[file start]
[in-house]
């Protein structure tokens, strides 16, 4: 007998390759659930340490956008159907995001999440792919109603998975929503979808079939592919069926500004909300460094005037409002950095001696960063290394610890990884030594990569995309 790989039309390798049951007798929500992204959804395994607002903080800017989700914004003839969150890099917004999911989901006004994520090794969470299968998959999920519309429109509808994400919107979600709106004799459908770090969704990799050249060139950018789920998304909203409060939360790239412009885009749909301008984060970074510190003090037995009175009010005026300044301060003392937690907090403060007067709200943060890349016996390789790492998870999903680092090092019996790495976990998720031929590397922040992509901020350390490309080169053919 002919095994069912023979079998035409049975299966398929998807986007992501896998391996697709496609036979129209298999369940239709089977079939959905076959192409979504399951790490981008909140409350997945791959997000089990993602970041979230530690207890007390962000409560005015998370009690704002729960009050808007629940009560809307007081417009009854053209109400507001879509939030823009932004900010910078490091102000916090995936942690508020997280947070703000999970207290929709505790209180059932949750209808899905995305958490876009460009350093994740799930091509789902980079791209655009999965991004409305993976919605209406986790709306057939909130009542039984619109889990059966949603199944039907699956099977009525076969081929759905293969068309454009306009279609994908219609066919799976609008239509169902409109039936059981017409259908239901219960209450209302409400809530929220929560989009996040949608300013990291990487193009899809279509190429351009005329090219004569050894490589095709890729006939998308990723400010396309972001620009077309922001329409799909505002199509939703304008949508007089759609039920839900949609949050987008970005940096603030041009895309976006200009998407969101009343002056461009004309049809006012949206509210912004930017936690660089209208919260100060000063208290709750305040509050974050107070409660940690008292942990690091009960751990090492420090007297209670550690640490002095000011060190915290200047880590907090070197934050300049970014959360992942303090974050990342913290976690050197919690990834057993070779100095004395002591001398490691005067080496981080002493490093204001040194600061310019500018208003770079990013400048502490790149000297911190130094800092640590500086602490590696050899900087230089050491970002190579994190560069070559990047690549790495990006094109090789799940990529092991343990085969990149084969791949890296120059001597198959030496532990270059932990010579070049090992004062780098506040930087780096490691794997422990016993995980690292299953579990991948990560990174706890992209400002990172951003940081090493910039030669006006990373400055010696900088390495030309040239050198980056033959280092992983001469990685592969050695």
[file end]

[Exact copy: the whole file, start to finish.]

[in-house]
């Protein structure tokens, strides 16, 4: 007998390759659930340490956008159907995001999440792919109603998975929503979808079939592919069926500004909300460094005037409002950095001696960063290394610890990884030594990569995309 790989039309390798049951007798929500992204959804395994607002903080800017989700914004003839969150890099917004999911989901006004994520090794969470299968998959999920519309429109509808994400919107979600709106004799459908770090969704990799050249060139950018789920998304909203409060939360790239412009885009749909301008984060970074510190003090037995009175009010005026300044301060003392937690907090403060007067709200943060890349016996390789790492998870999903680092090092019996790495976990998720031929590397922040992509901020350390490309080169053919 002919095994069912023979079998035409049975299966398929998807986007992501896998391996697709496609036979129209298999369940239709089977079939959905076959192409979504399951790490981008909140409350997945791959997000089990993602970041979230530690207890007390962000409560005015998370009690704002729960009050808007629940009560809307007081417009009854053209109400507001879509939030823009932004900010910078490091102000916090995936942690508020997280947070703000999970207290929709505790209180059932949750209808899905995305958490876009460009350093994740799930091509789902980079791209655009999965991004409305993976919605209406986790709306057939909130009542039984619109889990059966949603199944039907699956099977009525076969081929759905293969068309454009306009279609994908219609066919799976609008239509169902409109039936059981017409259908239901219960209450209302409400809530929220929560989009996040949608300013990291990487193009899809279509190429351009005329090219004569050894490589095709890729006939998308990723400010396309972001620009077309922001329409799909505002199509939703304008949508007089759609039920839900949609949050987008970005940096603030041009895309976006200009998407969101009343002056461009004309049809006012949206509210912004930017936690660089209208919260100060000063208290709750305040509050974050107070409660940690008292942990690091009960751990090492420090007297209670550690640490002095000011060190915290200047880590907090070197934050300049970014959360992942303090974050990342913290976690050197919690990834057993070779100095004395002591001398490691005067080496981080002493490093204001040194600061310019500018208003770079990013400048502490790149000297911190130094800092640590500086602490590696050899900087230089050491970002190579994190560069070559990047690549790495990006094109090789799940990529092991343990085969990149084969791949890296120059001597198959030496532990270059932990010579070049090992004062780098506040930087780096490691794997422990016993995980690292299953579990991948990560990174706890992209400002990172951003940081090493910039030669006006990373400055010696900088390495030309040239050198980056033959280092992983001469990685592969050695």